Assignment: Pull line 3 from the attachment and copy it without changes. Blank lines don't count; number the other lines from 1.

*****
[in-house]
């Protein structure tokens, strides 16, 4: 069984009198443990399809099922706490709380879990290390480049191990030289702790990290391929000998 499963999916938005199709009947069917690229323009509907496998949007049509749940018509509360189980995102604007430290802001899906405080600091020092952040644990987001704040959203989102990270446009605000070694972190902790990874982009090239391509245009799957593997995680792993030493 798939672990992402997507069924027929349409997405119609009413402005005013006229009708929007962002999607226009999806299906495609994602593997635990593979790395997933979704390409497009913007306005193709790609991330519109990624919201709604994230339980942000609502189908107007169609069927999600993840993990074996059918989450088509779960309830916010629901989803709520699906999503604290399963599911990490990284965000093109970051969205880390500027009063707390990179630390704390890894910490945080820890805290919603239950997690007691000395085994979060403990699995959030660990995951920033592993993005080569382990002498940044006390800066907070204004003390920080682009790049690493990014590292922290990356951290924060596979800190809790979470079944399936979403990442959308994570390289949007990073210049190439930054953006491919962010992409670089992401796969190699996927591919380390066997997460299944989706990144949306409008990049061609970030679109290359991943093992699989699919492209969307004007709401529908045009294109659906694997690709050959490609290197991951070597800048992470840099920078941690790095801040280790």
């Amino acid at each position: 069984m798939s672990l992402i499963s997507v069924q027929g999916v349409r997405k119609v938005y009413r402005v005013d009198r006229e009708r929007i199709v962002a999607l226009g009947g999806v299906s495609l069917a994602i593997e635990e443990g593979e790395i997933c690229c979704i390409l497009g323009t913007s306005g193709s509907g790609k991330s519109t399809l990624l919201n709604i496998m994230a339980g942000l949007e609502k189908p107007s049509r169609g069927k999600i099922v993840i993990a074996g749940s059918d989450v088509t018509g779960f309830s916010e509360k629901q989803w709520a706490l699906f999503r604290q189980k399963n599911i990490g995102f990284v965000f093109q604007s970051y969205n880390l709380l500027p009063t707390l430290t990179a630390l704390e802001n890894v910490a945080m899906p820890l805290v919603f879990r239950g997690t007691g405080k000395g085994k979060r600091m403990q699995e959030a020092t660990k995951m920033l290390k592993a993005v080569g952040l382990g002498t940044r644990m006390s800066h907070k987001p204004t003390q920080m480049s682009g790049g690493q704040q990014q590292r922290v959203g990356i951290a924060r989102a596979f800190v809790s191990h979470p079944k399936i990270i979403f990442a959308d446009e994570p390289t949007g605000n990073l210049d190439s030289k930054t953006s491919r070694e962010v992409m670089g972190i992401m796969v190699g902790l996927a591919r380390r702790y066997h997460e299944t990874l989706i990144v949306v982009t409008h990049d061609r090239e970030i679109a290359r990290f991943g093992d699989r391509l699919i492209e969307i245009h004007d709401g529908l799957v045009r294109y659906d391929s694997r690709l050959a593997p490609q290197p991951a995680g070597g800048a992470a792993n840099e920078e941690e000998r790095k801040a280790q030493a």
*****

């Amino acid at each position: 069984m798939s672990l992402i499963s997507v069924q027929g999916v349409r997405k119609v938005y009413r402005v005013d009198r006229e009708r929007i199709v962002a999607l226009g009947g999806v299906s495609l069917a994602i593997e635990e443990g593979e790395i997933c690229c979704i390409l497009g323009t913007s306005g193709s509907g790609k991330s519109t399809l990624l919201n709604i496998m994230a339980g942000l949007e609502k189908p107007s049509r169609g069927k999600i099922v993840i993990a074996g749940s059918d989450v088509t018509g779960f309830s916010e509360k629901q989803w709520a706490l699906f999503r604290q189980k399963n599911i990490g995102f990284v965000f093109q604007s970051y969205n880390l709380l500027p009063t707390l430290t990179a630390l704390e802001n890894v910490a945080m899906p820890l805290v919603f879990r239950g997690t007691g405080k000395g085994k979060r600091m403990q699995e959030a020092t660990k995951m920033l290390k592993a993005v080569g952040l382990g002498t940044r644990m006390s800066h907070k987001p204004t003390q920080m480049s682009g790049g690493q704040q990014q590292r922290v959203g990356i951290a924060r989102a596979f800190v809790s191990h979470p079944k399936i990270i979403f990442a959308d446009e994570p390289t949007g605000n990073l210049d190439s030289k930054t953006s491919r070694e962010v992409m670089g972190i992401m796969v190699g902790l996927a591919r380390r702790y066997h997460e299944t990874l989706i990144v949306v982009t409008h990049d061609r090239e970030i679109a290359r990290f991943g093992d699989r391509l699919i492209e969307i245009h004007d709401g529908l799957v045009r294109y659906d391929s694997r690709l050959a593997p490609q290197p991951a995680g070597g800048a992470a792993n840099e920078e941690e000998r790095k801040a280790q030493a």